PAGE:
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In_print

In_print

By Law Institute Journal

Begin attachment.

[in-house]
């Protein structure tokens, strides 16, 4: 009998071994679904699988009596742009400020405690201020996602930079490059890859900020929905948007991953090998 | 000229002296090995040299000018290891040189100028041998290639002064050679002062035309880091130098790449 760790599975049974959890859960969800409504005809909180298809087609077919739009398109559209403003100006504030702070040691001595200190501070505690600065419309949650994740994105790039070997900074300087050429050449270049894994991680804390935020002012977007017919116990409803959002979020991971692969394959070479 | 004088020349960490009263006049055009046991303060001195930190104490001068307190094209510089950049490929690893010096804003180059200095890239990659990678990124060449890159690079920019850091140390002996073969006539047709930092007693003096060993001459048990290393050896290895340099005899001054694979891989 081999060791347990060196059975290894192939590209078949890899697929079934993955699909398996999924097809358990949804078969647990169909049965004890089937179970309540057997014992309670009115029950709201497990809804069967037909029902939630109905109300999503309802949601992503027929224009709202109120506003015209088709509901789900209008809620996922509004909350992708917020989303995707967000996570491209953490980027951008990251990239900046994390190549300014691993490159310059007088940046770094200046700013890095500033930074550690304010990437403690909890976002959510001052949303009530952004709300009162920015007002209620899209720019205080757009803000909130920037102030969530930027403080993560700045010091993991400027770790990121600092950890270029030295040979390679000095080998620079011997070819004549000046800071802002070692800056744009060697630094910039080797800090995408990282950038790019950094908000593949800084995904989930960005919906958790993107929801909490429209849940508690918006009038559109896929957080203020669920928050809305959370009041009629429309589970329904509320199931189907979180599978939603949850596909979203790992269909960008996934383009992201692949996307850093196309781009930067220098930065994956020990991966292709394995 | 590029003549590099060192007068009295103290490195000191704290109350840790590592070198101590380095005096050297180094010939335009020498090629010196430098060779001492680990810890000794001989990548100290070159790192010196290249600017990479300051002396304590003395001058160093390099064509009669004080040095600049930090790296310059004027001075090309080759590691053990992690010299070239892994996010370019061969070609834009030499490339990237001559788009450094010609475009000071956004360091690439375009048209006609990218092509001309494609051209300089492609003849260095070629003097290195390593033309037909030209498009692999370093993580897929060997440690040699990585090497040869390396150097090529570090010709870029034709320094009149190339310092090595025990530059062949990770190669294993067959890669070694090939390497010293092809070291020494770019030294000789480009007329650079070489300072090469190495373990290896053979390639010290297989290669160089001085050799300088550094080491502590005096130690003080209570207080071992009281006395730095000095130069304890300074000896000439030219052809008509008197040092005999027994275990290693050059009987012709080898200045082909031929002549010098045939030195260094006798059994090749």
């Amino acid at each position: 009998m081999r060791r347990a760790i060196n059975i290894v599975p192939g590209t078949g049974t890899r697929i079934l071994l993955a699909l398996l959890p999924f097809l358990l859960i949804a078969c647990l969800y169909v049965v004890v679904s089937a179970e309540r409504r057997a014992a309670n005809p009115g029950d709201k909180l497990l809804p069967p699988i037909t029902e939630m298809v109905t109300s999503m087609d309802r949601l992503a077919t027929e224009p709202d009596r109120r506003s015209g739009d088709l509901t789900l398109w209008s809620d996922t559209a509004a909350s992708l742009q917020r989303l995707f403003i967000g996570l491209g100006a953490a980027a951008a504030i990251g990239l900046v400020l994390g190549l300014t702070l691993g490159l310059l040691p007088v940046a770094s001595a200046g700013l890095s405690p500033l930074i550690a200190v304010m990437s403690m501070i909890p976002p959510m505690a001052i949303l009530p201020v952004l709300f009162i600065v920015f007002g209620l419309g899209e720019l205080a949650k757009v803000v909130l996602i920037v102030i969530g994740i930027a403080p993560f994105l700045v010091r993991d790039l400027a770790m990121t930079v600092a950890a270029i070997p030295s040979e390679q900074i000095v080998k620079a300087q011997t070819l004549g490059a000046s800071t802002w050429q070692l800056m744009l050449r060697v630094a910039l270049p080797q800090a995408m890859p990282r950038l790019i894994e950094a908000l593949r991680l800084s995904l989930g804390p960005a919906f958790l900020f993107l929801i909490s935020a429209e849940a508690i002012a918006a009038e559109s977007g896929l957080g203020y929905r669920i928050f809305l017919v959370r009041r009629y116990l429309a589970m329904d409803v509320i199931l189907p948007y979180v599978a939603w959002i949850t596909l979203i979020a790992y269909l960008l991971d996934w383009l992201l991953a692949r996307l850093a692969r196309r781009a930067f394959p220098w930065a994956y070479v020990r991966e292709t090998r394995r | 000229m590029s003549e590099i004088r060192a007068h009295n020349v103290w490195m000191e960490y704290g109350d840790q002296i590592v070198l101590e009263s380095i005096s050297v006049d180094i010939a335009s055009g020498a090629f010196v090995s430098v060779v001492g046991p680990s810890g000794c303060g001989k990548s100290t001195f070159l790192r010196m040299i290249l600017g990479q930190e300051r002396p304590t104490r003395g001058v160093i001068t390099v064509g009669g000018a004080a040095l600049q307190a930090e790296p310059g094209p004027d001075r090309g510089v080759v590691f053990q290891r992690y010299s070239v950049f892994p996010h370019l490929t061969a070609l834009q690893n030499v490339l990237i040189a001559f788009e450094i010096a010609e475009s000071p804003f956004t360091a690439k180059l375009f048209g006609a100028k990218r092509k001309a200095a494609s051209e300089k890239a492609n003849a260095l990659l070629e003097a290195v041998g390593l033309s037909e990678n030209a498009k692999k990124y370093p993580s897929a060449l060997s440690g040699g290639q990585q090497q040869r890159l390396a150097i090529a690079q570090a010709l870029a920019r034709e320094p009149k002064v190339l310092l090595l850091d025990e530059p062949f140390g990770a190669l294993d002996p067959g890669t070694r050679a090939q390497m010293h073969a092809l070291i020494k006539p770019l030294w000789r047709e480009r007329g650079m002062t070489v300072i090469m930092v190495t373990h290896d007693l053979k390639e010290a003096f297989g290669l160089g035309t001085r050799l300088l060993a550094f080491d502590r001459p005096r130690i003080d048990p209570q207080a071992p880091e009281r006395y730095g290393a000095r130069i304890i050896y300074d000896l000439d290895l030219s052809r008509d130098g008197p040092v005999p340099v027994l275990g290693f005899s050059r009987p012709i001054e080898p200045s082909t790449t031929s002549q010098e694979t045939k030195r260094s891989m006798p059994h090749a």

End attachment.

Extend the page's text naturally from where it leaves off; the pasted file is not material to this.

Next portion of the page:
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This month’s books cover Blockchain, petroleum resource management, habeas corpus and family mediation. Blockchain: Transforming Your Business and Our World Mark Van Rijmenam and Philippa Ryan, 2019, Routledge, pb The rise of interest in Blockchain is not surprising. As a digital revolution it has made its mark as a true transformative technology. Notwithstanding the tumultuous ride of Bitcoin over the last year, Blockchain still holds great potential. And it is on this basis that this book seeks to engage you. As expected the book starts by reviewing the underlying technical aspects of Blockchain (also known as distributed ledger technology). The explanations are not overly technical and the case studies are informative. The section relating to smart contracts will be of particular interest to lawyers. From there the book goes on to describe how Blockchain can assist in solving some of the world’s most “wicked problems”. These include the usual suspects of currency and identity, through to more surprising applications relating to government administration and voting. And, as if to show the extraordinary power of Blockchain, there are also discussions on how it can tackle problems such as poverty and climate change. For lawyers, what this book does particularly well is situate Blockchain in the techno-legal paradigm. It does this in a way that it can be understood by those who don’t have an in-depth understanding of the relationship between technology, the law and society. For those lawyers who do have such an understanding, this book will reveal some of the lesser-known potential of Blockchain that may, sooner or later, prove to be the equivalent of the hype afforded to it. Fabian Horton, lecturer, College of Law Petroleum Resource Management John AP Chandler, 2018, Edward Elgar Publishing, 2018, hb If you are on the lookout for a densely footnoted legal text on petroleum law, this is not it. However, this book is a valuable addition to a resources law practitioner’s library in that it explains and discusses context – understanding the multitude of interconnected issues that affect the business of a client in the petroleum sector (commercial, legal, regulatory and environmental, to name a few). A major aim of the book, which the author achieves with admirable brevity and precision, is to identify the common features of systems of government and policy frameworks applicable to offshore petroleum resource management in Australia, Norway and the United Kingdom against the backdrop of the most significant commercial, environmental, social and regulatory challenges faced by stakeholders in the petroleum industry. The three countries covered in this book share essential common features that drive the author’s comparative analysis – an established track record of attracting and managing private sector investment in the petroleum industry, major offshore producing basins reaching maturity, comparable licensing systems, dealing with environmental, sustainability and climate change considerations and resource management policy. Chapters of the book which may be of particular interest to lawyers are Regulators and Regulatory Structures (Chapter 3), Resource Rent, Value and Stewardship (Chapter 5), Resource Management Policy (Chapter 7) and Production Sharing Contracts (Chapter 8). Rudi Cohrssen, barrister Habeas Corpus: Australia, New Zealand and the South Pacific David Clark and Gerard McCoy, 2nd edn, 2018, Federation Press, hb $150 Habeas corpus is a term that most of the population, including lawyers, believe they understand prompting the writers of this book to remark in their opening line that it is like a classic that “everyone has heard of but no one has actually read”. This book provides a definitive outline and explanation of common law and statute as it applies to the use of habeas corpus in the jurisdictions of Australia, New Zealand and the South Pacific, which relevantly for Australia includes jurisdictions such as Nauru, Fiji, Solomon Islands and other places of interest in Australia’s relationships. Consider then that there are obvious high profile cases dealing with detention of criminals, illegal immigrants or people wanted by overseas authorities. On a more mundane level even a suburban solicitor might have to give advice regarding a disgruntled aged parent forced into a nursing home or hospital, ill patients in care for mental issues, or a child forced to stay with a guardian. Interestingly, with the development of statute in the area of family law and bailment, a writ of habeas corpus may not be appropriate. This is a text designed as the ultimate resource on habeas corpus. The meticulous research and collation of case law and statute is evident in the bibliography and extensive footnoting throughout the book commends itself to any serious practitioner seeking some guidance on the applicability of habeas corpus in Australia and its near neighbours. David Parker, lecturer and tutor in law Mediating with Families Mieke Brandon and Linda Fisher, 4th edn, 2018, Thomson Reuters, pb $140 It is interesting reading a book that is now in its fourth edition, not only for seeing the developments both in law and research but also the people involved in endorsing the book (the preface to the first edition was by Laurence Boulle). My view is that a thorough and properly conducted intake process can really set a mediation on the right path. The practice of family law can be beset by emotion. Where children and money are involved, power imbalances can lead to a rights based approach which can lead to a protracted process with an unworkable outcome. Perhaps one of the most exciting areas of developing practice in family law is collaborative practice. A practice of mediation which negotiating parenting must include is how to listen to the child. What is the importance of the voice of a child in relation to parenting matters? What about developing a parenting plan? There is a chapter on Child Inclusive Practice. I take the view that any practitioner must keep up to date with current thinking via case studies and examples. There are numerous case studies and good examples which are useful to both experienced lawyers and the novice. It is a feature of the law that this book is so specialised. It will appeal to those students, lawyers and mediators involved in family law practice mediations with a primary focus on family dispute resolution and alternative dispute resolution in the Family Court. Tasman Ash Fleming, barrister and mediator